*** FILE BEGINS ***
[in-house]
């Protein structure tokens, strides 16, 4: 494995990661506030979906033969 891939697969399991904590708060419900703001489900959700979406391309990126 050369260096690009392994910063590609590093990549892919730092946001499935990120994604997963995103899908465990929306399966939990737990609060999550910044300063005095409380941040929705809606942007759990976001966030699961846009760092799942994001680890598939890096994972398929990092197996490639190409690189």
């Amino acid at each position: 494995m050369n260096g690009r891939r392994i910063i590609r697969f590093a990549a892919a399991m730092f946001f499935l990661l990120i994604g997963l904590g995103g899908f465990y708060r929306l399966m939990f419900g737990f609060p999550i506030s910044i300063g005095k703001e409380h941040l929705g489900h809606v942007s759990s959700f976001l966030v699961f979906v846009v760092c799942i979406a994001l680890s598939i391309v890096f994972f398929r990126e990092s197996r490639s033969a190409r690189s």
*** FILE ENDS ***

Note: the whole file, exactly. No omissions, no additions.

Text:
[in-house]
């Protein structure tokens, strides 16, 4: 494995990661506030979906033969 891939697969399991904590708060419900703001489900959700979406391309990126 050369260096690009392994910063590609590093990549892919730092946001499935990120994604997963995103899908465990929306399966939990737990609060999550910044300063005095409380941040929705809606942007759990976001966030699961846009760092799942994001680890598939890096994972398929990092197996490639190409690189």
């Amino acid at each position: 494995m050369n260096g690009r891939r392994i910063i590609r697969f590093a990549a892919a399991m730092f946001f499935l990661l990120i994604g997963l904590g995103g899908f465990y708060r929306l399966m939990f419900g737990f609060p999550i506030s910044i300063g005095k703001e409380h941040l929705g489900h809606v942007s759990s959700f976001l966030v699961f979906v846009v760092c799942i979406a994001l680890s598939i391309v890096f994972f398929r990126e990092s197996r490639s033969a190409r690189s």